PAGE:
Last month, TradeMark East Africa signed a mega deal with the Government of Rwanda to boost regional trade. The deal, worth USD 53 million will support Rwanda’s industrialization agenda which is geared towards increasing the country’s exports.
In an interview with Business Times’ Athan Tashobya, Patience Mutesi Gatera, the country director of TradeMark East Africa (TMEA) explained more about the deal.
How exactly will this financing be spent?
We have a long pipeline of projects. The government has a huge ambition for industrialization with an aim to boost Rwanda’s exports.
We are partnering with the government in the development of industrial parks—we will be working closely with the ministry of Trade and Rwanda Development Board (RDB) to identify where to develop industrial parks.
We are also looking at enhancing water transport on Lake Kivu. In Rwanda we have multiple water bodies which we are yet to exploit.
If you look at trade between Rwanda and Democratic Republic of Congo, there a lot of two-way trade that is currently happening (exports and imports). There is a huge opportunity for us to enhance that cross-border trade because it is much cheaper transporting on water.
We will be working with the Government of Rwanda through the Ministry of Infrastructure to develop boat infrastructure in Rusizi and Rubavu Districts to serve the East-to-West which will be much faster and cheaper.
There is also huge potential for tourism that we are looking to work with the government to develop.
We have (so far) built two cross border markets in the first phase and we will be doing one more in the next phase. We have identified one site and we will continue to work with Rwanda Revenue Authority to enhance trade processes and make them easier and faster for traders because we have realized that a lot of cost savings come from making it easier for traders to get their certificates to import or export.
When the deal was signed on March 20, you had to improvise to get to the ceremony on time, how did that come about?
It was a very eventful day for us. We had the honour, together with our CEO Frank Matsaert (Group CEO) and our board chair Ali Mufuruki, to meet with President Paul Kagame and talk about our work in Rwanda over the past 7 years and what we intend to do in our next strategy up to 2023.
At that meeting it was really refreshing to see the government’s reinforcement of the partnership with TradeMark East Africa. Immediately after that (meeting) we had a lag of about an hour between that meeting and the signing of a Memorandum of Understanding at the Ministry of Finance and economic planning.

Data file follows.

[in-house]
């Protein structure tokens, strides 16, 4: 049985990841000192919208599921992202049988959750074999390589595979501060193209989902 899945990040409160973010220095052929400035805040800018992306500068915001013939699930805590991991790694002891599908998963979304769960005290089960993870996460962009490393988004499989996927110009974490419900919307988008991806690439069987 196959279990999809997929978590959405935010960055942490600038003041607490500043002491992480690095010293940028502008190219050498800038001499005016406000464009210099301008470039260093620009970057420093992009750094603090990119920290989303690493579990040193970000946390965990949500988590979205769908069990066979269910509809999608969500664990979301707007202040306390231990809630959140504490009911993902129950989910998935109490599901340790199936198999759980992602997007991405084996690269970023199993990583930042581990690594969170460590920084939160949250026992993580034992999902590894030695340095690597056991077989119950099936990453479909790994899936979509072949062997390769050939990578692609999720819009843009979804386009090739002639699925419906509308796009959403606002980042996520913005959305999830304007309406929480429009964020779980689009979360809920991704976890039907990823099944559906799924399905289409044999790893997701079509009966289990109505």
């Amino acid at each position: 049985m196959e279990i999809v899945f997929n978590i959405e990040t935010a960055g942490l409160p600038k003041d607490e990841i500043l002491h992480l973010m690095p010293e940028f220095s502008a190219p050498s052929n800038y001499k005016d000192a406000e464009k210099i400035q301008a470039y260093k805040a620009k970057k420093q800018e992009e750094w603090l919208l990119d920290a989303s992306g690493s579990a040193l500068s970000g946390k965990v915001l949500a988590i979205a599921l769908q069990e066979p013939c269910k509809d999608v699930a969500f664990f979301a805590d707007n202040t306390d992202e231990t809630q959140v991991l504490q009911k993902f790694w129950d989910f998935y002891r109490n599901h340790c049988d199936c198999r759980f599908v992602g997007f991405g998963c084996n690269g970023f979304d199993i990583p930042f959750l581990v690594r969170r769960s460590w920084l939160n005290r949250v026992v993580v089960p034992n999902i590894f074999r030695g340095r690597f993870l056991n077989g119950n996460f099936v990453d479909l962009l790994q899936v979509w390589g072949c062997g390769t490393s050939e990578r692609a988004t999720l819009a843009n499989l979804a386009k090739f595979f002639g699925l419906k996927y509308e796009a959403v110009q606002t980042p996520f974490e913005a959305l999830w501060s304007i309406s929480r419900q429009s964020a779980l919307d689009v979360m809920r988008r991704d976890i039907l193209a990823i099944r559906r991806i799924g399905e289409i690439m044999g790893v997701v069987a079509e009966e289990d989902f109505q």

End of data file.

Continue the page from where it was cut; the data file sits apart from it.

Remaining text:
On our way to the Ministry of Finance, there was a long traffic jam which we realized we could not avoid. My first instinct was to park our cars and and walk because do not mind walking. But we realized that the motorbikes were passing by very easily. Frank (Matsaert) was like “But why don’t we sit on motorbikes?”
It didn’t come very easy (for me) immediately but we sat on the bikes and we got to the ministry on time and we signed an agreement which means that we now able to jointly start the implementation of our programme; which is a very exciting time for us.
Tell us more about the motorbike experience, any lessons to share?
It was my first time. Not because I never had to sit on one but because it was a bit scary for me. But I must say it was a fun moment. I found it more exciting than scary.
It was about two minutes of tension but immediately after that, when you hit the clear road, it is really nice and you have this fresh air coming.
But I think the key message for us, at TMEA, the spirit is that often as a leader you are faced with such situations where you have to do the unconventional; you have to do what needs to be done to get things going and we see that when we are implementing most of our projects.
It is not something we were looking to show the world but that is what had to be done at that time and it was picked up ….that is TradeMark!
After your first experience, how do you find the moto as means of transport?
For Frank(The CEO), it was not actually his first time. By virtue of his job, he has been in all these East African countries quite often—he has been in Uganda once and was caught up in jam and had to jump on the motorbike (and that how the idea also came quickly). So, he was telling me “oh! This is really exciting”.
For me, it changed completely the way I thought about motorbikes. It is absolutely an easy way of getting around.
Between then and now, I was taking a walk from office to home and got tired along the way. Previously, I would have called up someone to come pick me—but I just stopped a moto and took a ride home. That was my second time. So, I have been on a moto twice.
You got stuck because African Heads of State were in Kigali to sign a continental landmark deal, what is your take of the Continental Free Trade Area agreement?
First of all, we will be able to look at one African Market. All the tariffs, customs and standards will be harmonized across the board.
The commitment is going to take a lot of time and will from the governments because as much as you look at the possibility of so many people benefiting there are also some who look at their own interests and they don’t want to have competition from larger market. When you have these barriers (tariffs, customs), a few people benefit. The challenge now is how we get that deal implemented.